“Traditionally, reforestation and agriculture have not sat well together, both requiring land that has sufficient nutrients, rainfall and temperatures conducive to growth. And agriculture, of course, poses its own environmental challenges, being responsible … for around 23 per cent of anthropogenic greenhouse gas emissions.”
~ Bianca Nogrady
Planting trees is the response of choice to climate change and global warming — rather than actually reducing greenhouse gas emissions. But market and cultural forces continue the drive to convert forested areas into farms and ranches to supply food for growing populations. Thus, there is a conundrum as to how to provide greater foodstuffs, yet reduce emissions.
Perhaps it isn’t a matter of “either / or.”
Writer Sami Grover reports, “Plant-forward diets in rich countries could have an astounding ‘double dividend’ climate impact thanks to their combination of direct emissions reductions and potential land-use changes for carbon sequestration, according to the findings of a new study.”
So, eat less meat and save the planet. Easily said, but people really like meat and it provides important and necessary nutrients.
Grover continues, “Now, a new study … suggests combining afforestation with mushroom cultivation could displace some need for cattle ranching, while simultaneously regenerating biodiverse, minimally managed, mixed-species hardwood forests in the tropics.”
“Specifically, researchers Paul W. Thomas and Luis-Bernardo Vazquez looked at the potential for cultivating native tree species that have been inoculated with Lactarius indigo (aka indigo milk cap), a mushroom that is highly prized, easy to identify, and already grows naturally across much of South, Central, and North America. What they found was that, theoretically at least, mushroom production could actually outcompete cattle ranching for nutritional value.”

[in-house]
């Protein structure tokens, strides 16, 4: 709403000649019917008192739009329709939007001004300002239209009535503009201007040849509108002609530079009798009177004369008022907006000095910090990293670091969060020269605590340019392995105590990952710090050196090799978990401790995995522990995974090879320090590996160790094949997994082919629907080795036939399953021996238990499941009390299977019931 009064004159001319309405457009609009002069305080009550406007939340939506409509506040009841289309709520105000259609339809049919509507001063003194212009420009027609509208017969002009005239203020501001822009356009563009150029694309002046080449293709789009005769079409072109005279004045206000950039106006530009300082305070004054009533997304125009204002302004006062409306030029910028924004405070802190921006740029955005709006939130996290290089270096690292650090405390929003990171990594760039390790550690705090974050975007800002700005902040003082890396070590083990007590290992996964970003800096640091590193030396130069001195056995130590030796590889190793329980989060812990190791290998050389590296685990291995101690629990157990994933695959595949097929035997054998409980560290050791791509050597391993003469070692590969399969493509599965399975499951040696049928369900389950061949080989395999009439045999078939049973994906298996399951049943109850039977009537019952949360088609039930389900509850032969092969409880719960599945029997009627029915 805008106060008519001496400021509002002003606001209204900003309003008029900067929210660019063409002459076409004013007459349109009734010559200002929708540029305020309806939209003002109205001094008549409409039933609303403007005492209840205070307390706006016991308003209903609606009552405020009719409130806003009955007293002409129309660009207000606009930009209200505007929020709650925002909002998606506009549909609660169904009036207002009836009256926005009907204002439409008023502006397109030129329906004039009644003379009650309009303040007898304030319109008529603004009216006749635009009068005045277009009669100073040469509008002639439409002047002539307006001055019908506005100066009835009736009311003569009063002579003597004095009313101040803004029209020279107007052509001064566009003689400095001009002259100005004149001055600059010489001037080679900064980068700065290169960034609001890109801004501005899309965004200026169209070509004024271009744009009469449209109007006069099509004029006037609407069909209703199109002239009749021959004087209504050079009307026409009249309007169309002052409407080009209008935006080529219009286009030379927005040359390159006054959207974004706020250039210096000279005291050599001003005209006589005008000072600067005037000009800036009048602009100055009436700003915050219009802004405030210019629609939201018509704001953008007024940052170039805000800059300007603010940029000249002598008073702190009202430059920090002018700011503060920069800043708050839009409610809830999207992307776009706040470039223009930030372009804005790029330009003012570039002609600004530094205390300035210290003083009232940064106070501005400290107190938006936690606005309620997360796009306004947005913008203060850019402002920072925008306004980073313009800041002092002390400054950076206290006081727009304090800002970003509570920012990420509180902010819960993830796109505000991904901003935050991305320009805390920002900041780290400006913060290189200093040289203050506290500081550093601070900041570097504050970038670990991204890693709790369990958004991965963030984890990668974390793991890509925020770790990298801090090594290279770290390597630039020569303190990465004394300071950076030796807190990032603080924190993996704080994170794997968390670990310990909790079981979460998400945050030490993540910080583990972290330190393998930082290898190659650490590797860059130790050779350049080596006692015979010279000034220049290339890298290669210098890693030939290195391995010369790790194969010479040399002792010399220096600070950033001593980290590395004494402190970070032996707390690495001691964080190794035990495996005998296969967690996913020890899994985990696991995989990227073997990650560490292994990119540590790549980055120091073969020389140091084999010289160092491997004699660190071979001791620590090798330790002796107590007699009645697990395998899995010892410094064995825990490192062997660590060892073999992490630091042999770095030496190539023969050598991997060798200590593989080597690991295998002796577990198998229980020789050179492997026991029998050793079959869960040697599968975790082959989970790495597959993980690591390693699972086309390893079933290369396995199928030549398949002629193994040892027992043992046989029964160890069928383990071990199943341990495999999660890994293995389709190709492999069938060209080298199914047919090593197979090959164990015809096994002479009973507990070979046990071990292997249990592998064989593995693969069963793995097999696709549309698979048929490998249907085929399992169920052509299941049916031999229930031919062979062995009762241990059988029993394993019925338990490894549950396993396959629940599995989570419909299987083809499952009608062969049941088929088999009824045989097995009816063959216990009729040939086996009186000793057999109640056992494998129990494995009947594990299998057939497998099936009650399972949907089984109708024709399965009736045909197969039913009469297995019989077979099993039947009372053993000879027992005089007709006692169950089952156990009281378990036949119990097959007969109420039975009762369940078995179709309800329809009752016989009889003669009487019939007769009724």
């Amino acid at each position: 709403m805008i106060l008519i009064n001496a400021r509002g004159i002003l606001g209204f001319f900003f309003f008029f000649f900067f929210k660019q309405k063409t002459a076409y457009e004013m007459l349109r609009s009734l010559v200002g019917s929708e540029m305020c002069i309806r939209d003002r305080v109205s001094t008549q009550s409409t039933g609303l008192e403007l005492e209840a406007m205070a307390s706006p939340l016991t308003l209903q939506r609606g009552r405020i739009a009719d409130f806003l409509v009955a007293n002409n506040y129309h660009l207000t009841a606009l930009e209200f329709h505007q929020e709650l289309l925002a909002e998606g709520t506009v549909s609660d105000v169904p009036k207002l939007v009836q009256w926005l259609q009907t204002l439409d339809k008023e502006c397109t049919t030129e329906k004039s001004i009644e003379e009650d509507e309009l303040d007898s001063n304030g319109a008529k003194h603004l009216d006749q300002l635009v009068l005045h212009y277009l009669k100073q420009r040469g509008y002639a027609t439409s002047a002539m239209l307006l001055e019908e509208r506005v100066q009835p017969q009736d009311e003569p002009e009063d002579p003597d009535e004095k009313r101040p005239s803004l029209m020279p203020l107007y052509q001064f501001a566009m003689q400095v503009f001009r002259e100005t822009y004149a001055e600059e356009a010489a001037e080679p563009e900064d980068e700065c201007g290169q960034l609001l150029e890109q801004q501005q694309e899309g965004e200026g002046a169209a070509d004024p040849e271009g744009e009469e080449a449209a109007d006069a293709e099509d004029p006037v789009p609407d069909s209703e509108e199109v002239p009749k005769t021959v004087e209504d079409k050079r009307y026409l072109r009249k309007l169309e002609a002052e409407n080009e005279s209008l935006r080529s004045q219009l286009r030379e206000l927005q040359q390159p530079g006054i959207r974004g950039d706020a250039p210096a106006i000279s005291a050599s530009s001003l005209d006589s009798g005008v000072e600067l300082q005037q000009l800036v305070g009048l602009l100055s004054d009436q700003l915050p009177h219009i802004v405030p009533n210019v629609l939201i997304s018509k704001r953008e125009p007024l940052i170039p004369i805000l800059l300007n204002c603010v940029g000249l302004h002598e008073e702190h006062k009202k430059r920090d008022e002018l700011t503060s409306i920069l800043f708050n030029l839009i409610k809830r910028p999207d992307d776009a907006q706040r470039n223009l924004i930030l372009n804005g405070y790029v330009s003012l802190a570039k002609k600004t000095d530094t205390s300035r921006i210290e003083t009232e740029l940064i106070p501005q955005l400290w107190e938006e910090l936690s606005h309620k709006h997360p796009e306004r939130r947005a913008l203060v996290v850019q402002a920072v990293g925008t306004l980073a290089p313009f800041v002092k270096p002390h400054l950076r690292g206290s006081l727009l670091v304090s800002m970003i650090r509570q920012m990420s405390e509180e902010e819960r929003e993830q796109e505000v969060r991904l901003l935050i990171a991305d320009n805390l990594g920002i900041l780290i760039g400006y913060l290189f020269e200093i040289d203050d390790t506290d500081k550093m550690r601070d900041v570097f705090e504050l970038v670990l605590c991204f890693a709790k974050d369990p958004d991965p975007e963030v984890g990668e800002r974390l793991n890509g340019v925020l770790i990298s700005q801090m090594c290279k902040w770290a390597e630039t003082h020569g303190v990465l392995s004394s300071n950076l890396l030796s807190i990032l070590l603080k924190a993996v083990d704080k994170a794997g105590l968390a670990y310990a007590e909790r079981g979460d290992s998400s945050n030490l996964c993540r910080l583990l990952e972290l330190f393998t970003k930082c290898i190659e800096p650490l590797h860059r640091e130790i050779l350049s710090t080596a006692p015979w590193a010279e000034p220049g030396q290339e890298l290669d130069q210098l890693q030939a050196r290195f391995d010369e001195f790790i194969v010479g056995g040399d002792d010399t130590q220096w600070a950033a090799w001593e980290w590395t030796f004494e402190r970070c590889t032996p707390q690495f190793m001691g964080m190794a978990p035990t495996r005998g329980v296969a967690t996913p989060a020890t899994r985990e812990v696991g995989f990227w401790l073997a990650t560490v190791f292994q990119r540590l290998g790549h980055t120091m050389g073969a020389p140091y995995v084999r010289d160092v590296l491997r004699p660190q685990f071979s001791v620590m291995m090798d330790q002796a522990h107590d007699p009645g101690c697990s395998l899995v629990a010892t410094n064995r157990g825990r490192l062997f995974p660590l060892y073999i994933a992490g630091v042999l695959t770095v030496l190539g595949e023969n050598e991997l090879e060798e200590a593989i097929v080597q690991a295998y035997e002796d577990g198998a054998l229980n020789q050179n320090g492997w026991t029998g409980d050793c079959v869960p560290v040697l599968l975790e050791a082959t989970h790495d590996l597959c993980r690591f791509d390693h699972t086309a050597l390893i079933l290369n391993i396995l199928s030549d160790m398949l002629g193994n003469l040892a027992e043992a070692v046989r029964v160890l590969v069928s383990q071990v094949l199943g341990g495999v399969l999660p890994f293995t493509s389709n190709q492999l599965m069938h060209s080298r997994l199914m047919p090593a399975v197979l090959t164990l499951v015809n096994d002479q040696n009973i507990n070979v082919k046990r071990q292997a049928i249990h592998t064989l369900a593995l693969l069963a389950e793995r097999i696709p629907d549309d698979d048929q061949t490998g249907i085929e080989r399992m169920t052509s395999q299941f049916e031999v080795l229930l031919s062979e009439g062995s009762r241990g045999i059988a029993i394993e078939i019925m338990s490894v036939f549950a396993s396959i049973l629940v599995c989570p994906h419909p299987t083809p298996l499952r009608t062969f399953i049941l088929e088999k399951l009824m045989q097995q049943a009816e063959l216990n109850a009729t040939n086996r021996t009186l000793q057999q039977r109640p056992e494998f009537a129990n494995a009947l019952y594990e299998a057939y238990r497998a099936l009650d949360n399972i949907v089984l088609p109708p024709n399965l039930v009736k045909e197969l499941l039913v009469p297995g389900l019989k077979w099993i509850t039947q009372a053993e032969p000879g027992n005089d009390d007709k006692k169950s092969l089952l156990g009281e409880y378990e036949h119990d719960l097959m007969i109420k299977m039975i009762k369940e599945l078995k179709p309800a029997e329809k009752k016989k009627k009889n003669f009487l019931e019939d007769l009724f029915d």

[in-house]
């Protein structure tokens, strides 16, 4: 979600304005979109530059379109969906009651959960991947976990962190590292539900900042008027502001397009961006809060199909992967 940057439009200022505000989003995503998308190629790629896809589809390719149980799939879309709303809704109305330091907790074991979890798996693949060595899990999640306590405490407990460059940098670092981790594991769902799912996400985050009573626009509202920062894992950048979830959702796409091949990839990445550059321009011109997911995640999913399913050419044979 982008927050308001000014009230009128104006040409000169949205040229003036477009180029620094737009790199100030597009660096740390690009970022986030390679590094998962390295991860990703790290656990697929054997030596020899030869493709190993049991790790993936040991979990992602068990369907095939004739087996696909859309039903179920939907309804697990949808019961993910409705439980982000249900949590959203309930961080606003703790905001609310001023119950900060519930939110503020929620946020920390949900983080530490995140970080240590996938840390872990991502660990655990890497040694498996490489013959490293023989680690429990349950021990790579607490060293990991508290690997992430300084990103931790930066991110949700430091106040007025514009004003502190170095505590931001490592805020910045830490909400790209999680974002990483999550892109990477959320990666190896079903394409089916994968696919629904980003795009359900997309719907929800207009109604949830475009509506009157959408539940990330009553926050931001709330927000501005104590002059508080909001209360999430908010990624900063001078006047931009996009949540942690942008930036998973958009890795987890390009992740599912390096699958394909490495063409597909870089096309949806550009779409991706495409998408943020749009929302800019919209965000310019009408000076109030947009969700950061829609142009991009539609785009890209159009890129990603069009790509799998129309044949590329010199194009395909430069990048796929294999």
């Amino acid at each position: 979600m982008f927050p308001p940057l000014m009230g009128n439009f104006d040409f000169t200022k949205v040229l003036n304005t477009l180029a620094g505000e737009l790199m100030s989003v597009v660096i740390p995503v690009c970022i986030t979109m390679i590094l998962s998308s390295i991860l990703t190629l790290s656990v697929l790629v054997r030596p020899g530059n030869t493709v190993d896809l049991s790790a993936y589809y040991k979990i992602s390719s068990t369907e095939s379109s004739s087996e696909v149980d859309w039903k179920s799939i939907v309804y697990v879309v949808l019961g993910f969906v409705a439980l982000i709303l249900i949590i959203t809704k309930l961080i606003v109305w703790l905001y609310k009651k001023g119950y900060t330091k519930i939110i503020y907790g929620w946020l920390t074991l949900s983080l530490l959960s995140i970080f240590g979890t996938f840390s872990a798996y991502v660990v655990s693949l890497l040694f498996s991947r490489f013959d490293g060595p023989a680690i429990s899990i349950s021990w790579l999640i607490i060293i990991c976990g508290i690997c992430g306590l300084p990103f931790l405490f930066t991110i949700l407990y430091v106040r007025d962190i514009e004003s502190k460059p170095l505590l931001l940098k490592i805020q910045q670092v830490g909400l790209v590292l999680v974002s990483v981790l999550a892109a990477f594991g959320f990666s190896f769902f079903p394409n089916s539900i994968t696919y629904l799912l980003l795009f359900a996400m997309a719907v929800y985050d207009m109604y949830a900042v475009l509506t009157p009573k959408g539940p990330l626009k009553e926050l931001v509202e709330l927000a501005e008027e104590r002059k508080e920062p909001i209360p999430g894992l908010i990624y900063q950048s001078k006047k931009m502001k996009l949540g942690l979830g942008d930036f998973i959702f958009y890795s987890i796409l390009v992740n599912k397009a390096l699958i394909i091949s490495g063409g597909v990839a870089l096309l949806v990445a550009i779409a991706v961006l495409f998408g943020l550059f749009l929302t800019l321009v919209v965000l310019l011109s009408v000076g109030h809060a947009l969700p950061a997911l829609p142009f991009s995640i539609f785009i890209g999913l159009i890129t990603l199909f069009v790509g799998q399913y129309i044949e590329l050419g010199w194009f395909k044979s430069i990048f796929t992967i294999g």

“The trees inoculated with milk caps would be combined with a mix of different native species for biodiversity, and there would be minimal forest management needed year-round. Once established, the main activity would then be sending in foragers to harvest the mushrooms when conditions were right for fruiting.”
Journalist Bianca Nogrady similarly looked at conflicts between reforestation and agriculture and also found, “… the two activities are not mutually exclusive. Agriculture can work with reforestation to play a vital role in climate change mitigation – sequestering carbon – while delivering the added benefit of more nutrient-rich soils, less fertiliser use, less water use, increased production and better food and economic security.”
“One farming approach that delivers climate change mitigation, food security and economic security is agroforestry. ‘Agroforestry is basically mixing trees together with other crops in an integrated system,’ says researcher Delphine Clara Zemp. For example, timber trees can be planted alongside coffee or tea bushes, fruit trees alongside turmeric, a banana plantation intermingled with sweet potato, oil palms alongside coconut palms.”
Since the clear conflict of the ‘farm or forest’ approach doesn’t work very well for our planet and its residents’ health, perhaps the collaborative approaches suggested by Grover and Nogrady are the answer. Sure, we should plant more trees and reduce emissions, but by being a bit more innovative and taking agroforestry more seriously, we just might have a possible solution.
Who knows what combinations of plants might be tried? It could even be fun.
Sami Grover, Growing Trees and Mushrooms Together Could Merge Afforestation Efforts With Food Production, March 3, 2022, TreeHugger
Bianca Nogrady We’ve Got Carbon Capture All Wrong, April 6, 2021, WIRED